I would, and have many times, recommended this book to a friend. It is a pure, classic mystery. The reader/listener is all the time being given the necessary clues and also being led down the garden path by the author. Absolutely delicious!
There wasn't one moment that wasn't memorable. The idiot who reviewed it as
Haven't, but she is great.
Yes -- I listened at every moment I could and hated when it was over.
I love Edith Wharton's writing and how, for her time, she challenged society's perception of women. But time has taken its toll. The study of Lily Bart, sympathetically and yet clinically carried out, fails to resonate with today.
I may not feel fondness for them, but I can usually grow interested in unlikeable characters as I come to understand the history or motives that drive them, or even the necessities of the plot. Liking the character is the least of my requirements for a compelling read. In this special case, I spent the entire considerable length of this recording feeling my dislike grow into loathing for the main character and feeling worse and worse about listening. What was the point of this unremitting avalanche of hatred, with every plot development and nuance carefully detailed? She comes across not as mentally ill, but just as a really crummy person.
Why bother listening (or reading) about a person who is unremittingly self absorbed and selfish, who has no redeeming qualities and who is swindled by people equally selfish, albeit more glamorous and well dressed? In my case I guess I was holding out for some meaning beyond that there are people in life one should avoid. The only lesson I learned was to avoid Clare Messud.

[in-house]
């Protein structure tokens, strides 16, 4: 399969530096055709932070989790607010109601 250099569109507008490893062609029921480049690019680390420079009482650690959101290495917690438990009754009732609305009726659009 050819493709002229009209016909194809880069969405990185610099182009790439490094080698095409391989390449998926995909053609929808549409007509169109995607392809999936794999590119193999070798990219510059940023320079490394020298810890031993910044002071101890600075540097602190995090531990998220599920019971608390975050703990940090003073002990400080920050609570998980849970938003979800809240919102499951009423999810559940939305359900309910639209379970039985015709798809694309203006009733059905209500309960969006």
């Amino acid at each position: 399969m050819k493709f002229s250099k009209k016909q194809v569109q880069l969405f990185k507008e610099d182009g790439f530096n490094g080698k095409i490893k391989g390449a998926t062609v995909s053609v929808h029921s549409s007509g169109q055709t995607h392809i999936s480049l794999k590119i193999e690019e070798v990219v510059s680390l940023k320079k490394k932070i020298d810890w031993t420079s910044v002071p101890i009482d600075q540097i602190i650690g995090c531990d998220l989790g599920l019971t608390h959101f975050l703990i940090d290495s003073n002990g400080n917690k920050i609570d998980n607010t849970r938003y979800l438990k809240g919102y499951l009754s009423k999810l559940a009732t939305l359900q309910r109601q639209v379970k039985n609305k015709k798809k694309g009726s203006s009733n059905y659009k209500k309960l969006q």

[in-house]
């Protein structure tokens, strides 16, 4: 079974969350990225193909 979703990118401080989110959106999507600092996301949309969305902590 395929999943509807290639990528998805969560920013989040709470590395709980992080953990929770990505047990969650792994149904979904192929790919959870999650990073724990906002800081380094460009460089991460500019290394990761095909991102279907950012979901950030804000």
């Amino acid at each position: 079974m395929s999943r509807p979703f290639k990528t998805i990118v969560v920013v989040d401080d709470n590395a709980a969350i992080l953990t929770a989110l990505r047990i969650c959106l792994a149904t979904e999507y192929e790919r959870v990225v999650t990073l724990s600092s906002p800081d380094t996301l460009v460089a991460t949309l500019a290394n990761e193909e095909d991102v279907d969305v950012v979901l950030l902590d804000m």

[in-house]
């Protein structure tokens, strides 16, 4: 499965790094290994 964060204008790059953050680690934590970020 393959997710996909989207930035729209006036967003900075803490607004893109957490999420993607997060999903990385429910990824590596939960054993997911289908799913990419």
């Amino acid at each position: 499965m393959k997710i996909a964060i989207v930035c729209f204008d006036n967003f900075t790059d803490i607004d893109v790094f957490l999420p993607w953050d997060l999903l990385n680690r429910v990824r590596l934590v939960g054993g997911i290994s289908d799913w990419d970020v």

I disliked the narration as well, but given how awful the character was, perhaps that was good reading.
Allan Gurganus offers listeners the rare gift of a beautifully crafted piece of fiction and a reading that displays its every nuance. I loved every minute of it and find myself thinking of the book and hearing his voice long after I've finished. The warm and humor of his work, both the writing and the reading, could seem "folksy," but it's deeper than that, and the insights seem more hard won. It left me with a feeling of gratitude that we have this guy around.
I loved Margery Allingham's mysteries as a girl - such style and elegance. While the narration of The Fashion in Shrouds is pitch perfect and a delight, sadly the writing and the social attitudes in the book are terribly dated. The prose now seems mannered and overly fussy and I found myself impatient at times. But the scenes with Albert Campion's valet, Lugg, are so brilliant that I always went back for again, hoping to hear more of that rasping voice croaking out his sly and cynical zingers.